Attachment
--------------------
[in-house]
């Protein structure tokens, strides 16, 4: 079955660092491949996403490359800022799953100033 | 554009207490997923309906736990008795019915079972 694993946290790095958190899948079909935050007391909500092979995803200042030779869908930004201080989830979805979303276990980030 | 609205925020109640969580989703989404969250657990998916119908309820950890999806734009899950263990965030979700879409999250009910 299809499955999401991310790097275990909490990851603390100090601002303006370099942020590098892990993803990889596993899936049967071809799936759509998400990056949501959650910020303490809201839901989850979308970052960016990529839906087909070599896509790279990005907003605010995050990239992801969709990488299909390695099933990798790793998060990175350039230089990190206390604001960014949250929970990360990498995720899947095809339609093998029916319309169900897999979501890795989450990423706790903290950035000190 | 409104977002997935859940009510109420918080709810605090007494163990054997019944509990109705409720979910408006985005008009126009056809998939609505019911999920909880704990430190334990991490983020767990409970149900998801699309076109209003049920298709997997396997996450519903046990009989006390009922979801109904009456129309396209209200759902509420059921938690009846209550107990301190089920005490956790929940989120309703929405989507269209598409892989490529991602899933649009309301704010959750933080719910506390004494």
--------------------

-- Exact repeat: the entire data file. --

[in-house]
């Protein structure tokens, strides 16, 4: 079955660092491949996403490359800022799953100033 | 554009207490997923309906736990008795019915079972 694993946290790095958190899948079909935050007391909500092979995803200042030779869908930004201080989830979805979303276990980030 | 609205925020109640969580989703989404969250657990998916119908309820950890999806734009899950263990965030979700879409999250009910 299809499955999401991310790097275990909490990851603390100090601002303006370099942020590098892990993803990889596993899936049967071809799936759509998400990056949501959650910020303490809201839901989850979308970052960016990529839906087909070599896509790279990005907003605010995050990239992801969709990488299909390695099933990798790793998060990175350039230089990190206390604001960014949250929970990360990498995720899947095809339609093998029916319309169900897999979501890795989450990423706790903290950035000190 | 409104977002997935859940009510109420918080709810605090007494163990054997019944509990109705409720979910408006985005008009126009056809998939609505019911999920909880704990430190334990991490983020767990409970149900998801699309076109209003049920298709997997396997996450519903046990009989006390009922979801109904009456129309396209209200759902509420059921938690009846209550107990301190089920005490956790929940989120309703929405989507269209598409892989490529991602899933649009309301704010959750933080719910506390004494």